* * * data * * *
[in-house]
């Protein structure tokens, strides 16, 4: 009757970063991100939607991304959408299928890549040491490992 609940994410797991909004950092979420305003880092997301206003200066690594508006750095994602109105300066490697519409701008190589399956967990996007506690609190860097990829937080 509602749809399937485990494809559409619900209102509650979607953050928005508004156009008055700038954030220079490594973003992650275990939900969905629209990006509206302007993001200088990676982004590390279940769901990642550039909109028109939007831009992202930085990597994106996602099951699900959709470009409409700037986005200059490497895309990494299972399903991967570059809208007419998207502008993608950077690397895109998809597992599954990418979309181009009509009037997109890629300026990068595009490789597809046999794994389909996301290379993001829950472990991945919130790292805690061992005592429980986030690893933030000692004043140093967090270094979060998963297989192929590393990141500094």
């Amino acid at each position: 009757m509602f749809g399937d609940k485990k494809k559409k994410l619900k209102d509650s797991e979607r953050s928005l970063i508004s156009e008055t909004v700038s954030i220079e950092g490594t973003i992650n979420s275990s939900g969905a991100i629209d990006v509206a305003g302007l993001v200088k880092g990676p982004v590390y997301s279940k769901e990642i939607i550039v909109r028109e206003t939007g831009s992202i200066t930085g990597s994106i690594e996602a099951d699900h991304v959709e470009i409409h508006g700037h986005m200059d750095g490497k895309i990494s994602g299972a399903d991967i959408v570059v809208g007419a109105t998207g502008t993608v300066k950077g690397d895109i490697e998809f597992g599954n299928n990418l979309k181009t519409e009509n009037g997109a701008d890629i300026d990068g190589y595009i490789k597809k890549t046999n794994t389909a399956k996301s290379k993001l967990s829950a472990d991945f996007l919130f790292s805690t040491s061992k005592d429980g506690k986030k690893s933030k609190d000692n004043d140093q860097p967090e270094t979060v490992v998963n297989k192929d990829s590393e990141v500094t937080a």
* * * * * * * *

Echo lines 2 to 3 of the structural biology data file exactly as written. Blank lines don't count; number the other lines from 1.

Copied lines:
């Protein structure tokens, strides 16, 4: 009757970063991100939607991304959408299928890549040491490992 609940994410797991909004950092979420305003880092997301206003200066690594508006750095994602109105300066490697519409701008190589399956967990996007506690609190860097990829937080 509602749809399937485990494809559409619900209102509650979607953050928005508004156009008055700038954030220079490594973003992650275990939900969905629209990006509206302007993001200088990676982004590390279940769901990642550039909109028109939007831009992202930085990597994106996602099951699900959709470009409409700037986005200059490497895309990494299972399903991967570059809208007419998207502008993608950077690397895109998809597992599954990418979309181009009509009037997109890629300026990068595009490789597809046999794994389909996301290379993001829950472990991945919130790292805690061992005592429980986030690893933030000692004043140093967090270094979060998963297989192929590393990141500094």
């Amino acid at each position: 009757m509602f749809g399937d609940k485990k494809k559409k994410l619900k209102d509650s797991e979607r953050s928005l970063i508004s156009e008055t909004v700038s954030i220079e950092g490594t973003i992650n979420s275990s939900g969905a991100i629209d990006v509206a305003g302007l993001v200088k880092g990676p982004v590390y997301s279940k769901e990642i939607i550039v909109r028109e206003t939007g831009s992202i200066t930085g990597s994106i690594e996602a099951d699900h991304v959709e470009i409409h508006g700037h986005m200059d750095g490497k895309i990494s994602g299972a399903d991967i959408v570059v809208g007419a109105t998207g502008t993608v300066k950077g690397d895109i490697e998809f597992g599954n299928n990418l979309k181009t519409e009509n009037g997109a701008d890629i300026d990068g190589y595009i490789k597809k890549t046999n794994t389909a399956k996301s290379k993001l967990s829950a472990d991945f996007l919130f790292s805690t040491s061992k005592d429980g506690k986030k690893s933030k609190d000692n004043d140093q860097p967090e270094t979060v490992v998963n297989k192929d990829s590393e990141v500094t937080a």